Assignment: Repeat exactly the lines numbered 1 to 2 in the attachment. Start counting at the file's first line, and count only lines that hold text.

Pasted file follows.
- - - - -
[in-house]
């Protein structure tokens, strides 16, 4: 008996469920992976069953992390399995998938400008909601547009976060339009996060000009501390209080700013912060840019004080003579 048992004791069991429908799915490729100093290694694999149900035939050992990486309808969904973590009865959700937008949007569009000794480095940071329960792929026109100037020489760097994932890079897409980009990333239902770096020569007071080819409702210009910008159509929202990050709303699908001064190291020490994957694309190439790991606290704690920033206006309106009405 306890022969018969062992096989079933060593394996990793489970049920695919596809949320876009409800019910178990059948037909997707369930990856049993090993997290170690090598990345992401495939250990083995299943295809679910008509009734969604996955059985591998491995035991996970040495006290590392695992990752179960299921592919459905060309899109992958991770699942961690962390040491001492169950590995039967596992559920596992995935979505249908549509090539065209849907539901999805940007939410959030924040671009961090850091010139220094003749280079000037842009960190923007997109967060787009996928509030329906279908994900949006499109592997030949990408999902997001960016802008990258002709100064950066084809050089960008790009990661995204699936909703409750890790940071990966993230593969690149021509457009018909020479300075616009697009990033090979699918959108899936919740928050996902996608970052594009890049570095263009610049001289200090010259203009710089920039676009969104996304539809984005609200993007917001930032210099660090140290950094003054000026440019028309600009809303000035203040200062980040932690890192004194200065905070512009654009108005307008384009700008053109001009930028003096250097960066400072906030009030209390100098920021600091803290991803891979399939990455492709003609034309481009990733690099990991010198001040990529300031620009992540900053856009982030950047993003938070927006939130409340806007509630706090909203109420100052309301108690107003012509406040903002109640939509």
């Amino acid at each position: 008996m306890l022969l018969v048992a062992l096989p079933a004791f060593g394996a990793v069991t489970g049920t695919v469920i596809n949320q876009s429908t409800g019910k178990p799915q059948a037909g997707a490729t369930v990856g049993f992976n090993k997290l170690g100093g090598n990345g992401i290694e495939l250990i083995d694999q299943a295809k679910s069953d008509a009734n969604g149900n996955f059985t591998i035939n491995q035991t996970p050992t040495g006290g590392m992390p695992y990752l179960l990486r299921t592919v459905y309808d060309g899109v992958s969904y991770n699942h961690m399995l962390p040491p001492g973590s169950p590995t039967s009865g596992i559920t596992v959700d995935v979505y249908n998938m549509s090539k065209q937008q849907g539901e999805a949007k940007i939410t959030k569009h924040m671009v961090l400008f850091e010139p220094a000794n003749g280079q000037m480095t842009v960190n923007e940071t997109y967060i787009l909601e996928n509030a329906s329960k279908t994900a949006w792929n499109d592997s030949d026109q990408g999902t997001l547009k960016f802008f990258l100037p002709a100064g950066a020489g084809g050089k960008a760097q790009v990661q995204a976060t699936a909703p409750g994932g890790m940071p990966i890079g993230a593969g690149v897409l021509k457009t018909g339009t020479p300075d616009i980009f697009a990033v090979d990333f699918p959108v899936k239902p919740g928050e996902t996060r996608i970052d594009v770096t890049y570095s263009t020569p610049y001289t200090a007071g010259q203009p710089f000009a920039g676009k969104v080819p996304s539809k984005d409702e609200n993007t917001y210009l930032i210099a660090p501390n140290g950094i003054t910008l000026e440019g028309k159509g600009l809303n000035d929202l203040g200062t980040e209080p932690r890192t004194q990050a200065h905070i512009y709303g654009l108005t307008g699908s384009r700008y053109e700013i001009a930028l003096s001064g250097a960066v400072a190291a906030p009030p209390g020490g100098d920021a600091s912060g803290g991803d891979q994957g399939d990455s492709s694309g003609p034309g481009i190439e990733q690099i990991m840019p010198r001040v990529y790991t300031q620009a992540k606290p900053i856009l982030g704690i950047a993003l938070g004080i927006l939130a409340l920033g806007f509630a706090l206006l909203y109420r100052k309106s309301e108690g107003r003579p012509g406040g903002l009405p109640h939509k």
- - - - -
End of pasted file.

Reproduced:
[in-house]
């Protein structure tokens, strides 16, 4: 008996469920992976069953992390399995998938400008909601547009976060339009996060000009501390209080700013912060840019004080003579 048992004791069991429908799915490729100093290694694999149900035939050992990486309808969904973590009865959700937008949007569009000794480095940071329960792929026109100037020489760097994932890079897409980009990333239902770096020569007071080819409702210009910008159509929202990050709303699908001064190291020490994957694309190439790991606290704690920033206006309106009405 306890022969018969062992096989079933060593394996990793489970049920695919596809949320876009409800019910178990059948037909997707369930990856049993090993997290170690090598990345992401495939250990083995299943295809679910008509009734969604996955059985591998491995035991996970040495006290590392695992990752179960299921592919459905060309899109992958991770699942961690962390040491001492169950590995039967596992559920596992995935979505249908549509090539065209849907539901999805940007939410959030924040671009961090850091010139220094003749280079000037842009960190923007997109967060787009996928509030329906279908994900949006499109592997030949990408999902997001960016802008990258002709100064950066084809050089960008790009990661995204699936909703409750890790940071990966993230593969690149021509457009018909020479300075616009697009990033090979699918959108899936919740928050996902996608970052594009890049570095263009610049001289200090010259203009710089920039676009969104996304539809984005609200993007917001930032210099660090140290950094003054000026440019028309600009809303000035203040200062980040932690890192004194200065905070512009654009108005307008384009700008053109001009930028003096250097960066400072906030009030209390100098920021600091803290991803891979399939990455492709003609034309481009990733690099990991010198001040990529300031620009992540900053856009982030950047993003938070927006939130409340806007509630706090909203109420100052309301108690107003012509406040903002109640939509």